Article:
High Peaks Pure Earth has translated a blogpost by Woeser that was originally written for broadcast on Radio Free Asia on September 1, 2010 in Beijing and posted on her blog on September 8, 2010.
In this blogpost, Woeser refers to recent incidents in Tibet involving protests against the extraction of natural resources such as mining. Photos of the protest that occurred in the Shigatse area in May 2010 that were sent to Radio Free Asia at the time were re-posted on Woeser’s blog, follow this link to see the photos that Woeser refers to in her blogpost.
More recently, there have been various reports of protests in eastern Tibet in August 2010 in which several Tibetans were shot dead, at least four according to this report by Radio Free Asia. However, official Chinese state media have only reported one death, read the Xinhua article “17 police injured, one Tibetan dead in dispute” here and the Associated Press report “Police accidentally killed Tibetan” here.
“‘Avatar’ in Tibet”
Exploitative behaviour and the fight against it, as shown in the blockbuster film “Avatar”, has become more and more common everywhere in Tibet. What I am referring to are ruthless mining activities disguised as economic development which have led to local Tibetans having to sacrifice their basic rights to live and which have gone as far as Tibetans being shot by armed police for petitioning. This is what happened on August 17 in the Kham region of eastern Tibet, a region that can be compared to the beautiful world in “Avatar” in terms of its scenery and natural resources. Today, that region has been administratively determined as the Pelyul County of the Kandze Tibetan Autonomous Prefecture of Sichuan Province. According to accounts by locals, several hundred Tibetans had gone to the local government building and called for an end to mining activities, a protest that ended in bloodshed; at least 3 people were shot, more than 30 injured and many were arrested.
Because this event was covered in the foreign media, recently, Xinhua news agency actually admitted that these protests had occurred and that some Tibetans had been shot dead. However, they reported a fantastically different version of the story. Not only did they argue that the local authorities were entirely innocent in this matter, they also claimed that local Tibetans had violently attacked the police forcing them to fire warning shots, which caused the accidental death of a Tibetan who was hit by a bullet. Their reason for why this incident had occurred in the first place was even more ridiculous: the Tibetan protesters had not been calling for an end to mining activities, instead they had requested a local Han Chinese gold miner, who had been arrested for destroying grasslands, to be set free. This really does not make any sense; a story with this many loopholes will never convince anyone. The authorities are hardly able to justify themselves, yet, they grandly present to the world this ridiculous story; do they think everyone in this world is just stupid?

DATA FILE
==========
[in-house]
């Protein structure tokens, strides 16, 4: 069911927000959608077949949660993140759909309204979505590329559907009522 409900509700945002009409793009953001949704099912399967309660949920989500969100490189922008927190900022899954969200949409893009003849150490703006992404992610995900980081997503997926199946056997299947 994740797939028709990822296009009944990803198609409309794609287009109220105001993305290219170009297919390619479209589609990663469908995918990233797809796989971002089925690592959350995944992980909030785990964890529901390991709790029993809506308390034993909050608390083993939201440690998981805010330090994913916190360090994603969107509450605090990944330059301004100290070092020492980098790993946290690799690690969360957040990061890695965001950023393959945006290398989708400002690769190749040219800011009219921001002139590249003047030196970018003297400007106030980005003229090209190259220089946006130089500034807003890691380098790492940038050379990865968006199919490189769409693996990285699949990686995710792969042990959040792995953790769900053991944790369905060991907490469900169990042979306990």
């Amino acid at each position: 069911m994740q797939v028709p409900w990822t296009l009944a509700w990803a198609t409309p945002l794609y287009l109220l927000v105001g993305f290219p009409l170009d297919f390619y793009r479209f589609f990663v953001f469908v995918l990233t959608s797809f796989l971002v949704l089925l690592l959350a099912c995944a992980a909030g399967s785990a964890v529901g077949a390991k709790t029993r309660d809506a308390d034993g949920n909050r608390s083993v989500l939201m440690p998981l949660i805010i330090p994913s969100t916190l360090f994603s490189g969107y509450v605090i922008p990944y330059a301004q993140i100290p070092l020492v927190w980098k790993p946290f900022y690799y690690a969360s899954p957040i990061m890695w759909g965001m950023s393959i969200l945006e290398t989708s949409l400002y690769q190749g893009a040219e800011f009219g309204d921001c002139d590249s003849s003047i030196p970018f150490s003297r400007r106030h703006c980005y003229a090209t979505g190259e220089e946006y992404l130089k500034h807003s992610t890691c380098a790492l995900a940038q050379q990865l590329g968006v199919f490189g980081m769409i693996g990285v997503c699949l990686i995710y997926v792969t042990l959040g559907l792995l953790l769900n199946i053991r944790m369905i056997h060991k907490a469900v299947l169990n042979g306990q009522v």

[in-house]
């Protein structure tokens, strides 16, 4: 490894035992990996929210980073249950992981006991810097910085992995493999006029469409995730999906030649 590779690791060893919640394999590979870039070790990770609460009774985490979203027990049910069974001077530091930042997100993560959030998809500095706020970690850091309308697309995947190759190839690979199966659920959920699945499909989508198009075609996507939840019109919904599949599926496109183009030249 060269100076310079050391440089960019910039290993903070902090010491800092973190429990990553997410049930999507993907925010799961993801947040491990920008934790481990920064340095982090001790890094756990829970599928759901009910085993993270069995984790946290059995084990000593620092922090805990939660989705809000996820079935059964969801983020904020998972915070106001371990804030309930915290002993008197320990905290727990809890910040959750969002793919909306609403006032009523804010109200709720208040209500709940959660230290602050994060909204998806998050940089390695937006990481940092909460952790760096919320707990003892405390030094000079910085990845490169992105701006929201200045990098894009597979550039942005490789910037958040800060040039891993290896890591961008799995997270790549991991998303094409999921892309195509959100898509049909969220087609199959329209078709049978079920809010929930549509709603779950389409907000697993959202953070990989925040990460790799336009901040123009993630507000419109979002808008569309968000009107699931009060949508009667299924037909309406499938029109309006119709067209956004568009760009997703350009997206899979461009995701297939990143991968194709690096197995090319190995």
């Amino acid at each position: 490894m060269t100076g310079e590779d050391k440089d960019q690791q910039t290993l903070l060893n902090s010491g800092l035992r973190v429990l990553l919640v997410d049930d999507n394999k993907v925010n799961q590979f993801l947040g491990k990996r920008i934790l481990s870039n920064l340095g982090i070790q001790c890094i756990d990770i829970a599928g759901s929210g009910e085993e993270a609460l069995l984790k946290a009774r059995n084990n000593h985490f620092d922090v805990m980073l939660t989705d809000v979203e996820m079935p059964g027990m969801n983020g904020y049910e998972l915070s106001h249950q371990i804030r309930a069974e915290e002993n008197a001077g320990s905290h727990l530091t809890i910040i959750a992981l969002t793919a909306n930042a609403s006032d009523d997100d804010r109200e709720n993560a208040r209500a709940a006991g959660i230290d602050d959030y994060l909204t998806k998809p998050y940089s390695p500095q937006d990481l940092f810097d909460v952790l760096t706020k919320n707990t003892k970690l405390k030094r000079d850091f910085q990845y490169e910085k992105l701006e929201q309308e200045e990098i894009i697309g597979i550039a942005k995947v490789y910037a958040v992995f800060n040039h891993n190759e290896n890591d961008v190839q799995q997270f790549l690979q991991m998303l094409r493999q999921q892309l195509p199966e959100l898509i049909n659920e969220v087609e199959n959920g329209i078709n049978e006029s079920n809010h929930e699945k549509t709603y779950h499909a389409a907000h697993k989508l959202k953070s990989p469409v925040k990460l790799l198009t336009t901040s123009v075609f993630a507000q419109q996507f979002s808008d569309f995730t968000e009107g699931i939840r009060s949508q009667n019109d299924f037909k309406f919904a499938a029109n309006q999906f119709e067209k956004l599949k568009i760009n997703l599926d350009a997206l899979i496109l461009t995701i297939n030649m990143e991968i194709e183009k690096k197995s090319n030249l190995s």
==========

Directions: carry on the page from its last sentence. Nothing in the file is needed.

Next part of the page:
I have been to Pelyul County; it is a remote place, difficult to access and surrounded by steep mountains and rapid rivers. At each of the two entrances are protective tollgates making it almost impossible for any outsiders to enter. So it is very difficult for outsiders to know what actually happens inside. For example, in 2008, in many Tibetan regions, war-like massacres took place, which were never known to the outside world. Herdsman wrapped in sheepskin robes were riding horses, shouting “ka hee hee” instigating an uprising and were strafed by military police using modern weapons. An armed policeman who had been sent to Litang from Chengdu later posted photos of new handheld machine guns on the internet proudly writing: “it blows off the heads of any thugs within the range of 100 metres.” By thugs he meant the unarmed and defenceless Tibetans and the only reason why their heads were “blown off” was that they took to the streets and raised their voices in protest.
But let us not mention the never dissolving bloodstains from two years ago. In actual fact, it is just like those indigenous people in “Avatar”, who, with their own flesh and blood, had to fight against the weapons of the mercenary army trying to seize their homeland. For many years now, this is the Tibetan people’s story: Tibetans have experienced this themselves for many generations.
I still want to talk about similar events that occurred in Kham region’s Pelyul County. Earlier this year, on May 21, some Tibetans from Sokchen Village in Namling County of Shigatse Region went to the village government to protest against a mining company from Weifang, Shandong province, arguing that mining causes ecological damage, drinking water pollution and problems for cattle etc. The local authorities sent a thousand military policemen to cope with those “emancipated serfs” who petitioned carrying the Chinese flag (see image 3, above), some Tibetans were beaten up, many were arrested.
Someone at the scene took photos and sent them to the Tibetan service of Radio Free Asia; I would like to pay my respect to the courage of this person. On these photos we can clearly observe a very ironic reality: the Chinese government claims that fifty years ago, it “liberated” the “serfs” living a life in misery and ever since, “tens of thousands of emancipated serfs” have been living a life in happiness which has been the best period in Tibetan history ever and so on and so forth. Yet, the photos show “emancipated serfs” being forced to kneel on the ground, how is it possible that the army that “liberated” them is now approaching them with strong weapons? Or maybe those elderly, those women and good-natured herdsmen are all secret “splittists” of the village? If these people are really “splittists”, maybe the reasoning about the past 50 years of a “liberated” life in “happiness” is not convincing!
Beijing, September 1, 2010